Acrostic poetry is a form of writing that uses the first letter of each line to spell out a word, phrase, or name. It has been used for centuries as a way to encode secret messages, to commemorate loved ones, or to express feelings through words.
What is Acrostic Poetry?
Acrostic poetry is a type of writing that uses the first letter of each line to spell out a word, phrase, or name. The acrostic can be formed vertically or horizontally, and the words or phrases spelled out can be single words, phrases, or even full sentences.
Acrostic poems have been used for centuries as a way to encode secret messages or to honor loved ones. In the Middle Ages, for example, acrostics were used to encode religious messages in works of literature. In modern times, acrostics are often used in children’s books and as a way to teach spelling and vocabulary.
Types of Acrostic Poems
There are several different types of acrostic poems, each with their own unique structure and purpose.
- Classic Acrostic Poem
The classic acrostic poem is the most common type of acrostic. In this type of poem, the first letter of each line spells out a word or phrase, often the subject of the poem.
For example, here is a classic acrostic poem by Edgar Allan Poe, titled “Elizabeth”:
Elizabeth, it surely is most fit
[E]mblem of holy truth and worthiness
[L]ife's pathway through thy name is well begirt
[I]n whose sweet keeping are the keys of bliss
[Z]ion's own messenger, a faithful one
[A]ngelic and unspotted dove, whose wings
[B]ear thee between the mercy seat and us
[E]nshrined in beauty, love, and holiness
[T]hy saintly name around our hearts we twine
[H]eralding peace and joy, where'er its graces shine.
In this poem, the first letter of each line spells out the name “Elizabeth,” and the poem is a tribute to a woman of that name.
- Double Acrostic Poem
A double acrostic poem is a bit more complex than a classic acrostic. In a double acrostic, the first and last letters of each line spell out a word or phrase, often related to the subject of the poem.
For example, here is a double acrostic poem by Lewis Carroll, titled “Double Acrostic”:
Daisies are white,
Asters are blue,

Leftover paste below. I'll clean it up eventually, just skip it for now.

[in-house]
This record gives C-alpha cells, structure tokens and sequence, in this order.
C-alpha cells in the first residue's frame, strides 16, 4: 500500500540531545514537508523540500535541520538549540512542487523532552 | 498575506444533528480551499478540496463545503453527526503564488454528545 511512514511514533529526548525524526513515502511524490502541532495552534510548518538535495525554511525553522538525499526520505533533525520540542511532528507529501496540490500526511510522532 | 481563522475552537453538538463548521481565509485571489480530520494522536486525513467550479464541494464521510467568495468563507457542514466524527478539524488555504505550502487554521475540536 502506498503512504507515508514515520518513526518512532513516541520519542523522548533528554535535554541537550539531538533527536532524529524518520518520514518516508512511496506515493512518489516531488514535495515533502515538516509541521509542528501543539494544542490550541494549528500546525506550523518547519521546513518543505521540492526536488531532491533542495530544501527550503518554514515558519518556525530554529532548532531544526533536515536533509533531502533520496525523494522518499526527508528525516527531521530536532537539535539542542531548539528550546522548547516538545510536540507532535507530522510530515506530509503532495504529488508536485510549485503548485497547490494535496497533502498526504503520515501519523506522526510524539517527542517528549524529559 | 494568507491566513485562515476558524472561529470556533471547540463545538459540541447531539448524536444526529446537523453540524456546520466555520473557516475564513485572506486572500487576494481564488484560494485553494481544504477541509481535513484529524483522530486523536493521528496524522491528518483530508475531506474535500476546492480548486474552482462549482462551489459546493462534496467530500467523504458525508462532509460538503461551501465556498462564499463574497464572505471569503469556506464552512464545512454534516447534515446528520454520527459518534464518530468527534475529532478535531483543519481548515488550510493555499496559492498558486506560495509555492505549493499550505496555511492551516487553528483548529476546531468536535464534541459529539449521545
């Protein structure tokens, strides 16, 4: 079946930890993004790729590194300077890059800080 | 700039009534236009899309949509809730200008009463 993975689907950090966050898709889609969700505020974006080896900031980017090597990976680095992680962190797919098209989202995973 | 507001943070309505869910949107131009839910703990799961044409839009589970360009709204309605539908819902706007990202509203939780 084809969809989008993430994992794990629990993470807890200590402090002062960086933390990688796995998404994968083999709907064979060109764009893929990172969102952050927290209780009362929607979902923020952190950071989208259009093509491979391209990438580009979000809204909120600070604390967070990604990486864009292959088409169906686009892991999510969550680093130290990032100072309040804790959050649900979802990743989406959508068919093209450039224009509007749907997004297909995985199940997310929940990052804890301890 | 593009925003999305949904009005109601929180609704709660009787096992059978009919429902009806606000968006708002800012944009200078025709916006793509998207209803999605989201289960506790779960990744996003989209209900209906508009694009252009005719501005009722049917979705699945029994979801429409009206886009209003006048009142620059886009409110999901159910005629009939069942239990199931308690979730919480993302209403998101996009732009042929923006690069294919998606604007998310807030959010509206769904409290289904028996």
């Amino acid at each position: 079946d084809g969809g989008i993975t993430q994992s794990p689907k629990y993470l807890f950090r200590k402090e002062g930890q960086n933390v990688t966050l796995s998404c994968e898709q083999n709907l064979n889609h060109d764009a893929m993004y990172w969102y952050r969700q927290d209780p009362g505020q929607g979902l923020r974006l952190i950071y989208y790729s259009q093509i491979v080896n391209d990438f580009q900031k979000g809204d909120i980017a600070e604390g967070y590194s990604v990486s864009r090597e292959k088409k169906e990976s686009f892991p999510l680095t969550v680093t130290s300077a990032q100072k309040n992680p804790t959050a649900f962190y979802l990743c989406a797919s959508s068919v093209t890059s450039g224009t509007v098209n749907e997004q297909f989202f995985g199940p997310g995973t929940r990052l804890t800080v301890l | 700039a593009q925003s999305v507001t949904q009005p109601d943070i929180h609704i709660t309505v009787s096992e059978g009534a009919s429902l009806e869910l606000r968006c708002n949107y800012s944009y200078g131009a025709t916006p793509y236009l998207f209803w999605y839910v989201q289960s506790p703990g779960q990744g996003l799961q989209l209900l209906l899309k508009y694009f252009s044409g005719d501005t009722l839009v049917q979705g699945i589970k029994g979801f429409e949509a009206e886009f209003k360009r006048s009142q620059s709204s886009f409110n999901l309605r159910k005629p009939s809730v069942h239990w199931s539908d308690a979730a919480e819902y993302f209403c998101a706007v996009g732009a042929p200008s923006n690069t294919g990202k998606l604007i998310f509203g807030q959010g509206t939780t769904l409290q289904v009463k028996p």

Which is the prettiest flower?
Not I, not you.
Roses are red,
Violets are blue,
But they're all prettier
Than a word like you.
In this poem, the first and last letters of each line spell out the word “Daisy,” and the poem is a playful exploration of which flower is the prettiest.
- Name Acrostic Poem
A name acrostic is a poem in which the first letter of each line spells out a person’s name. These poems are often used as a way to honor or celebrate someone.
For example, here is a name acrostic poem by Emily Dickinson, titled “Susan Gilbert”:
She slept beneath a tree
Remembered but by me.
I touched her cradle mute,
She recognized the foot,
Put on her carmine suit
In this poem, each line spells out the name “Susan Gilbert,” and the poem is a tribute to a friend of Dickinson’s.
- Sentence Acrostic Poem
In a sentence acrostic poem, the first letter of each line spells out a full sentence. These poems are often used to convey a message or idea through a hidden sentence.
For example, here is a sentence acrostic poem by Shel Silverstein, titled “Listen to the Mustn’ts”:
Listen to the MUSTN'TS, child,
Listen to the DON'TS
Listen to the SHOULDN'TS
The IMPOSSIBLES, the WON'TS
Listen to the NEVER HAVES
Then listen close to me--
Anything can happen, child,
ANYTHING can be.
In this poem, the first letter of each line spells out the sentence “LISTEN TO THE MUSTN’TS.” The poem encourages children to ignore negative voices and to believe in themselves and their dreams.
Acrostic Meaning and Functions
Acrostic poems can serve many different purposes, depending on the context and the author’s intent. Here are some of the most common meanings and functions of acrostic poetry:
- Secret messages: Acrostics can be used to encode secret messages or to express hidden meanings. For example, during the Middle Ages, religious messages were often encoded in acrostic poems as a way to evade censorship.